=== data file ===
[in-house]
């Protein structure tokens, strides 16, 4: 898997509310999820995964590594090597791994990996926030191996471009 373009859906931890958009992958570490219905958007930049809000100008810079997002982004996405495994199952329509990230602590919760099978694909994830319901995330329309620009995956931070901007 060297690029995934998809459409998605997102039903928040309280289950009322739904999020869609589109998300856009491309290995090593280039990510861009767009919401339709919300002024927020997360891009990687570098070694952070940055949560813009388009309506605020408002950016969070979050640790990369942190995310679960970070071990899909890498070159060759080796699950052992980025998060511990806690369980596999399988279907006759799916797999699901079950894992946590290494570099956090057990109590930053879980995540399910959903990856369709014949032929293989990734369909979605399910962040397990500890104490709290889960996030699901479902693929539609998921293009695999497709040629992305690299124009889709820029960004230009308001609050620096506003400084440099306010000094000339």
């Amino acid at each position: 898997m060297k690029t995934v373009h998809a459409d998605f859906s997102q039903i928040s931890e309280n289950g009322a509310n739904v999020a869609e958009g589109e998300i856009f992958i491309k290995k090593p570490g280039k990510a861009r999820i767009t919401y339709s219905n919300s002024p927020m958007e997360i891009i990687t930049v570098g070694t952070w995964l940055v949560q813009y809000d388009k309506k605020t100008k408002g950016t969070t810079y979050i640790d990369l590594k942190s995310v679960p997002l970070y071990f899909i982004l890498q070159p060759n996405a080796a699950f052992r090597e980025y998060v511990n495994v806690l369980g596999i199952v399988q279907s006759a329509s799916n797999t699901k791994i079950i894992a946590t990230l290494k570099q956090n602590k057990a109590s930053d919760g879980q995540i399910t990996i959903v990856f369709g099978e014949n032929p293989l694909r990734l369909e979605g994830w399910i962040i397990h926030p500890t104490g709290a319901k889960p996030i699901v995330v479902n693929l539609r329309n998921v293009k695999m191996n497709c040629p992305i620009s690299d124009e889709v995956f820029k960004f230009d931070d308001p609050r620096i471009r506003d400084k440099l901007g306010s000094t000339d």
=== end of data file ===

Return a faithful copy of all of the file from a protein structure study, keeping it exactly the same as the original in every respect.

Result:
[in-house]
């Protein structure tokens, strides 16, 4: 898997509310999820995964590594090597791994990996926030191996471009 373009859906931890958009992958570490219905958007930049809000100008810079997002982004996405495994199952329509990230602590919760099978694909994830319901995330329309620009995956931070901007 060297690029995934998809459409998605997102039903928040309280289950009322739904999020869609589109998300856009491309290995090593280039990510861009767009919401339709919300002024927020997360891009990687570098070694952070940055949560813009388009309506605020408002950016969070979050640790990369942190995310679960970070071990899909890498070159060759080796699950052992980025998060511990806690369980596999399988279907006759799916797999699901079950894992946590290494570099956090057990109590930053879980995540399910959903990856369709014949032929293989990734369909979605399910962040397990500890104490709290889960996030699901479902693929539609998921293009695999497709040629992305690299124009889709820029960004230009308001609050620096506003400084440099306010000094000339």
């Amino acid at each position: 898997m060297k690029t995934v373009h998809a459409d998605f859906s997102q039903i928040s931890e309280n289950g009322a509310n739904v999020a869609e958009g589109e998300i856009f992958i491309k290995k090593p570490g280039k990510a861009r999820i767009t919401y339709s219905n919300s002024p927020m958007e997360i891009i990687t930049v570098g070694t952070w995964l940055v949560q813009y809000d388009k309506k605020t100008k408002g950016t969070t810079y979050i640790d990369l590594k942190s995310v679960p997002l970070y071990f899909i982004l890498q070159p060759n996405a080796a699950f052992r090597e980025y998060v511990n495994v806690l369980g596999i199952v399988q279907s006759a329509s799916n797999t699901k791994i079950i894992a946590t990230l290494k570099q956090n602590k057990a109590s930053d919760g879980q995540i399910t990996i959903v990856f369709g099978e014949n032929p293989l694909r990734l369909e979605g994830w399910i962040i397990h926030p500890t104490g709290a319901k889960p996030i699901v995330v479902n693929l539609r329309n998921v293009k695999m191996n497709c040629p992305i620009s690299d124009e889709v995956f820029k960004f230009d931070d308001p609050r620096i471009r506003d400084k440099l901007g306010s000094t000339d």